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http://dx.doi.org/10.1016/j.jviromet.2019.113795DOI Listing
July 2020

Early Response of Radish to Heat Stress by Strand-Specific Transcriptome and miRNA Analysis.

Int J Mol Sci 2019 Jul 6;20(13). Epub 2019 Jul 6.

Hainan Key Laboratory for Sustainable Utilization of Tropical Bioresources, College of Horticulture, Hainan University, Haikou 570228, China.

Radish is a crucial vegetable crop of the family with many varieties and large cultivated area in China. Radish is a cool season crop, and there are only a few heat tolerant radish varieties in practical production with little information concerning the related genes in response to heat stress. In this work, some physiological parameter changes of young leaves under short-term heat stress were detected. Furthermore, we acquired 1802 differentially expressed mRNAs (including encoding some heat shock proteins, heat shock factor and heat shock-related transcription factors), 169 differentially expressed lncRNAs and three differentially expressed circRNAs (novel_circ_0000265, novel_circ_0000325 and novel_circ_0000315) through strand-specific RNA sequencing technology. We also found 10 differentially expressed miRNAs (ath-miR159b-3p, athmiR159c, ath-miR398a-3p, athmiR398b-3p, ath-miR165a-5p, ath-miR169g-3p, novel_86, novel_107, novel_21 and ath-miR171b-3p) by small RNA sequencing technology. Through function prediction and enrichment analysis, our results suggested that the significantly possible pathways/complexes related to heat stress in radish leaves were circadian rhythm-plant, photosynthesis-antenna proteins, photosynthesis, carbon fixation in photosynthetic organisms, arginine and proline metabolism, oxidative phosphorylation, peroxisome and plant hormone signal transduction. Besides, we identified one lncRNA-miRNA-mRNAs combination responsive to heat stress. These results will be helpful for further illustration of molecular regulation networks of how radish responds to heat stress.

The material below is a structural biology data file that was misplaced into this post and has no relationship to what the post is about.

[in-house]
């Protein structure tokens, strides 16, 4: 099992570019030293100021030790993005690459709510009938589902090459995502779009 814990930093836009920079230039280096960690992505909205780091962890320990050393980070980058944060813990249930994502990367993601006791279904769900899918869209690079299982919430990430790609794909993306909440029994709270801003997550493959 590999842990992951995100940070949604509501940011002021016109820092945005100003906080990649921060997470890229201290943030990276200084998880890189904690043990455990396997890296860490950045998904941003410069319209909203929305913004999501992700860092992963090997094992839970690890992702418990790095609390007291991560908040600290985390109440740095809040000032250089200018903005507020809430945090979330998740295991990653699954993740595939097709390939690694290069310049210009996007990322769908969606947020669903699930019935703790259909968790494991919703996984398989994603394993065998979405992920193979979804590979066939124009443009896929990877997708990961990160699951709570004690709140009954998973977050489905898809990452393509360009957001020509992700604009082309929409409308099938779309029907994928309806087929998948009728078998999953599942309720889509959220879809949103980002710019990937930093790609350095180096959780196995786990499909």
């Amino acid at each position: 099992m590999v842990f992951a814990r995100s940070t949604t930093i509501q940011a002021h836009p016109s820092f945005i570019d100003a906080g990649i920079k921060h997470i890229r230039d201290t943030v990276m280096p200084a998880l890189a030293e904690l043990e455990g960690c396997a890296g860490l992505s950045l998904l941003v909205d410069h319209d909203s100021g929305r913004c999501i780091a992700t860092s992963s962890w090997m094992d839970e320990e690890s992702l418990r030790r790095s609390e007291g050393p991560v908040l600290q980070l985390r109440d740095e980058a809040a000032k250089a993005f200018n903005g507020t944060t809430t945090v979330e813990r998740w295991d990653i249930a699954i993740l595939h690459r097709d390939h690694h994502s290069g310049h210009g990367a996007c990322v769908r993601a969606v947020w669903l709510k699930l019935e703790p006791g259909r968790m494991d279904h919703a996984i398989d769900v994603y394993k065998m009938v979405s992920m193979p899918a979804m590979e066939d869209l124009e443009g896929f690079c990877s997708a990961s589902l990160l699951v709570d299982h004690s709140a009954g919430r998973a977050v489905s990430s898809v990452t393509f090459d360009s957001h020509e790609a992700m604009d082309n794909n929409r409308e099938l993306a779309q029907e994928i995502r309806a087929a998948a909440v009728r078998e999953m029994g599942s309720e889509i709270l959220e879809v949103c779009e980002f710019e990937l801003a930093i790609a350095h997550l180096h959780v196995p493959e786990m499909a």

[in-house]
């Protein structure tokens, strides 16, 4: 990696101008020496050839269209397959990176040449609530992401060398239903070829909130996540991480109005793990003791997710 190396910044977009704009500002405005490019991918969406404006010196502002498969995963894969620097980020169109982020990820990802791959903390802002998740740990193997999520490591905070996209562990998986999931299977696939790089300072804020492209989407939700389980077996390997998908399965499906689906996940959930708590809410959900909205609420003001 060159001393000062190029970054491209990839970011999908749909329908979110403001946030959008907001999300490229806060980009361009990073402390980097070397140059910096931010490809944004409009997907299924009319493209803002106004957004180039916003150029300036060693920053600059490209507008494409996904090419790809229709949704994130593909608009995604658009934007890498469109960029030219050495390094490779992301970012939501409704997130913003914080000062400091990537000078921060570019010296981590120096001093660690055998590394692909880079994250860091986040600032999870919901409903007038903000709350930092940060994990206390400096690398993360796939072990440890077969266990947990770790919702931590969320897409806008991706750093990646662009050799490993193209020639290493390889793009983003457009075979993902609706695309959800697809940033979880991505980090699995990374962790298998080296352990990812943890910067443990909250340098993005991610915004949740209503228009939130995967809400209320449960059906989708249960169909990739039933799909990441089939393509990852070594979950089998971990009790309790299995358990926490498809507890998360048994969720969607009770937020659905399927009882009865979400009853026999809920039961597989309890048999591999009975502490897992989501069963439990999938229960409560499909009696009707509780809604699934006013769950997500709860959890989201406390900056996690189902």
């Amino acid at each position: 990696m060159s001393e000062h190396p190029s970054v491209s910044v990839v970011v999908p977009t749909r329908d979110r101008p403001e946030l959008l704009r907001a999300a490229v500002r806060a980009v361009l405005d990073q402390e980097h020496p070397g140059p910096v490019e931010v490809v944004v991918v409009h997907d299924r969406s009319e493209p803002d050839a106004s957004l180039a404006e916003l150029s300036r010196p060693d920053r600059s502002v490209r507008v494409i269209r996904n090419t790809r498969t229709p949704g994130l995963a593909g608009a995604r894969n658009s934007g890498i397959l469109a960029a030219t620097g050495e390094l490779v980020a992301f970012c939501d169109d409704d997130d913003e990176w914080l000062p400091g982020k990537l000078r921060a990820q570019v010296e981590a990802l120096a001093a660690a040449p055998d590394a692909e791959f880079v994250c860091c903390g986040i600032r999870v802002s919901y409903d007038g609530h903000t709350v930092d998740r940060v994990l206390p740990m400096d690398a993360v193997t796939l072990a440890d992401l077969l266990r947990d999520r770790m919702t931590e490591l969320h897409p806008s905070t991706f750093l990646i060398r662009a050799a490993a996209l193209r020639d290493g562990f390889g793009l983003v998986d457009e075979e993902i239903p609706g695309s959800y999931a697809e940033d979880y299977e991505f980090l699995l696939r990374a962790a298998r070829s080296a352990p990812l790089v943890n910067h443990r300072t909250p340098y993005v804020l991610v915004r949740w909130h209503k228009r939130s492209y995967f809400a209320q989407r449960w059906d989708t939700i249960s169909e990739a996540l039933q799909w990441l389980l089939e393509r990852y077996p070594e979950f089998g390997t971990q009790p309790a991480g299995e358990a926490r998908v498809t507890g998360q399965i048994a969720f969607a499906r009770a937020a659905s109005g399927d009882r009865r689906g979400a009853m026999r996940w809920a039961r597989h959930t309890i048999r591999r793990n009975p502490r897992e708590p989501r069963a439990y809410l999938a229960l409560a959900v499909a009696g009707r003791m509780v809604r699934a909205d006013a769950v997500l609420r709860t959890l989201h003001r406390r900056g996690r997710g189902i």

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http://dx.doi.org/10.3390/ijms20133321DOI Listing
http://www.ncbi.nlm.nih.gov/pmc/articles/PMC6651063PMC
July 2019